My fan appreciation for Superman was made even more permanent in 1978 with Richard Donner's Superman, starring Christopher Reeve and Margot Kidder.  Reeve defined the role of Superman for me and most of my generation in the first truly epic superhero film with gorgeous cinematography, powerful music by composer John Williams, and an incredible cast including Marlon Brando, Gene Hackman, Glenn Ford and Jackie Cooper.  The sequel Superman II folowed in 1981, which helped me get through one of the most difficult times of my young life.

In 1986, DC Comics relaunched its fictional universe in the limited series Crisis on Infinite Earths and restarted Superman continuity from scratch in the six-issue series The Man of Steel by writer/artist John Byrne.  For far too long, Superman comics had lost much of their appeal with bland, repetitive stories and I, like a number of fans, was only checking in every so often.  Byrne's reboot gave Superman's world a desperately-needed cleaning, updating the characters and storytelling for the eighties.  As Byrne continued on with Action Comics and the renumbered Superman series, my interest in Superman was reignited and I haven't stopped buying the comics since.  I attended the 1988 International Superman Exhibition in Cleveland, Ohio, which celebrated Superman's 50th anniversary and gave me the opportunity to meet Noel Neill and Kirk Alyn, along with a number of Superman comics creators.

Later that same year, the syndicated television series Superboy debuted starring John Haymes Newton and later Gerard Christopher.  The series was film at Universal Studios in Orlando, Florida and in 1990, I was able to appear as a background extra in the episode "Roads Not Taken, Part II" and managed to get a personally autographed photo from Christopher that I still have to this day.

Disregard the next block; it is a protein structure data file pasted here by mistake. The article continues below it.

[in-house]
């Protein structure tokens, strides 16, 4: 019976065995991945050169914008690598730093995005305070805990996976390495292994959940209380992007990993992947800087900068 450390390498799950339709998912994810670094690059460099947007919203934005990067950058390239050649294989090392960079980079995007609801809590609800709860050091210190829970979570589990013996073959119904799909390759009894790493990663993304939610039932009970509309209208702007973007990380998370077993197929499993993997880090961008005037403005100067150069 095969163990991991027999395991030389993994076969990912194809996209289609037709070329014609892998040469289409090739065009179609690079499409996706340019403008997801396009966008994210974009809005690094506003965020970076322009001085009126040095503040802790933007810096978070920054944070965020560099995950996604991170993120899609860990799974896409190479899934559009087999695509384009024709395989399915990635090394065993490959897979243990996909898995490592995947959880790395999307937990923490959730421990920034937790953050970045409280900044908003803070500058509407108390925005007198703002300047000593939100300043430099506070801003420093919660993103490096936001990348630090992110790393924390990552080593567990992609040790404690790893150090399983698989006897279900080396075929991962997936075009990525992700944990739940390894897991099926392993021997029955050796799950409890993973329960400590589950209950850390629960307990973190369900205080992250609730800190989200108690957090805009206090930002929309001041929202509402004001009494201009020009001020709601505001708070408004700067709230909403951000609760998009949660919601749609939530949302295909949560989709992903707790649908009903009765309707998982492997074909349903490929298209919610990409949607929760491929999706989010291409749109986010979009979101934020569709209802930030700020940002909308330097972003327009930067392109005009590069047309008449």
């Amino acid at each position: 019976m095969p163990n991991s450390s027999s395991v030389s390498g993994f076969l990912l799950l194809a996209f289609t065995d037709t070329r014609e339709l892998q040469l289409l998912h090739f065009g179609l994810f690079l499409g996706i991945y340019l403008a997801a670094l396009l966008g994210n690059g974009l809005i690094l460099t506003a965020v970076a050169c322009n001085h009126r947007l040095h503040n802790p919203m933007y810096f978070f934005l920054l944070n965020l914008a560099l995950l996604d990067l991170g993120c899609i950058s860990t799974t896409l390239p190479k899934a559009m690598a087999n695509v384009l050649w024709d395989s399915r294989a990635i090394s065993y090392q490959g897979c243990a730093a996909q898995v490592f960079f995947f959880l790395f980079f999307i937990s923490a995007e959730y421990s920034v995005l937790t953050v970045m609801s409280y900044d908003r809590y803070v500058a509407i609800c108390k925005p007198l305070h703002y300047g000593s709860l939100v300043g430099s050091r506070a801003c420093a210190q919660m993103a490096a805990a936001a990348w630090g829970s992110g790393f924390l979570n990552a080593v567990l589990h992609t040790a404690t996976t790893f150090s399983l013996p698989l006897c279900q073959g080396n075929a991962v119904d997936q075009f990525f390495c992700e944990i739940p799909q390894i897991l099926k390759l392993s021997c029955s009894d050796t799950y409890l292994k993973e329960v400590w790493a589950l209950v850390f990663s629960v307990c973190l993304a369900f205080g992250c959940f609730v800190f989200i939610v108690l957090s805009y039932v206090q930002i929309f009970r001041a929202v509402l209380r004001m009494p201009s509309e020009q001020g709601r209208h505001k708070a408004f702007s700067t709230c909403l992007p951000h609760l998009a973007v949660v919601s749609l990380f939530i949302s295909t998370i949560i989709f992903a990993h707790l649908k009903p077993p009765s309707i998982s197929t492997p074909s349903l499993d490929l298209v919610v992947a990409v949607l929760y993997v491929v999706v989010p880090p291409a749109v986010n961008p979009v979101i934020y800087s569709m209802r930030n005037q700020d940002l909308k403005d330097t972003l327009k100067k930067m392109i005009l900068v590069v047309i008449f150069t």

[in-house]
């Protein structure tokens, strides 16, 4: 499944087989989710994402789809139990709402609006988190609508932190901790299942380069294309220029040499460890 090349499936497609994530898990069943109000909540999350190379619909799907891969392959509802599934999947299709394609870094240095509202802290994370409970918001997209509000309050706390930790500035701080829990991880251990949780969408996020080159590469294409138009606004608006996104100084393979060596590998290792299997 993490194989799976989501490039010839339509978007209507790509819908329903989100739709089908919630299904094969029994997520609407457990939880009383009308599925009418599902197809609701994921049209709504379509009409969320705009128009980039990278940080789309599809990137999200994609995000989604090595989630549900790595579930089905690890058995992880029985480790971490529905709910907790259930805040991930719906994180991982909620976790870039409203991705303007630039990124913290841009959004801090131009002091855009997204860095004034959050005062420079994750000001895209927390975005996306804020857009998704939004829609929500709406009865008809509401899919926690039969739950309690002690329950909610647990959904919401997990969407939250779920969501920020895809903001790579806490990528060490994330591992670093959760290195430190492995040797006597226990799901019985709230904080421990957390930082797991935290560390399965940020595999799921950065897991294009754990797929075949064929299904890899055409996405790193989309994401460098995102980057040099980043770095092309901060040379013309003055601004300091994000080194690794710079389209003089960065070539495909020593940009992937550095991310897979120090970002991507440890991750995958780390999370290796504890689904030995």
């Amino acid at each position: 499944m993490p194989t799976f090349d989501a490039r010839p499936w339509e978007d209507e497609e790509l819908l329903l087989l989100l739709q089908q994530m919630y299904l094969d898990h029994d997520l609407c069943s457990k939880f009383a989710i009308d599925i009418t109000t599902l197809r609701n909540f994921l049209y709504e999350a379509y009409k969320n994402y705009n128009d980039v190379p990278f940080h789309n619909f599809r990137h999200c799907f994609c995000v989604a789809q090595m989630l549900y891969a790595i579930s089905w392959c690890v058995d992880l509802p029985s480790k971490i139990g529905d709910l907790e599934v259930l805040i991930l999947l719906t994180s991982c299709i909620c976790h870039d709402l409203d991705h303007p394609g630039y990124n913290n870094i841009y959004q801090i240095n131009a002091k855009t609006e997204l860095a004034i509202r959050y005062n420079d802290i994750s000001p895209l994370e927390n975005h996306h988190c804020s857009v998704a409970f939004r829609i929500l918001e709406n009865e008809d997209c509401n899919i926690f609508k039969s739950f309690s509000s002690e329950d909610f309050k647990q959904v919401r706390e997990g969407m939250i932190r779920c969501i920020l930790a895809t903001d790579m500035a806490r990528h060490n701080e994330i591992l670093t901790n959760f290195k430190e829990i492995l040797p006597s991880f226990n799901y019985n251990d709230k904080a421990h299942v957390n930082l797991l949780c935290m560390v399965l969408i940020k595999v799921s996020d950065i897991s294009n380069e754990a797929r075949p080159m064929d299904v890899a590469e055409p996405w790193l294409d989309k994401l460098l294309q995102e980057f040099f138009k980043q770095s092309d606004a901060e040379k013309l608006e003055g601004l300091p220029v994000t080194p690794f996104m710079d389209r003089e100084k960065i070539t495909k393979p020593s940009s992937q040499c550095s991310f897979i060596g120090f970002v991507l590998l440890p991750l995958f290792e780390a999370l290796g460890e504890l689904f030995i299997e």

In 1992, DC Comics began one of the most ambitious Superman storylines ever in "The Death and Return of Superman" saga.  The Man of Steel was killed in Superman (vol.2) #75 by a new creation called Doomsday, in a devastating battle on the streets of Metropolis.  DC left Superman dead for almost a year, with four different Supermen filling in, until revealing the character was slowly recovering in stasis inside the Fortress of Solitude.

Superman returned to ABC in 1993's Lois & Clark: The New Adventures of Superman, starring Dean Cain and Teri Hatcher.  The show blended superheroics with a romantic comedy, resulting in the long-awaited marriage of Clark Kent and Lois Lane.  In an attempt to capitalize on the event, DC Comics also had the two characters marry in the Superman: The Wedding Album special published that very same week.  On a personal note, my future wife Lori and I spent time together watching the series, growing closer as time passed, and enjoyed all four seasons the show aired.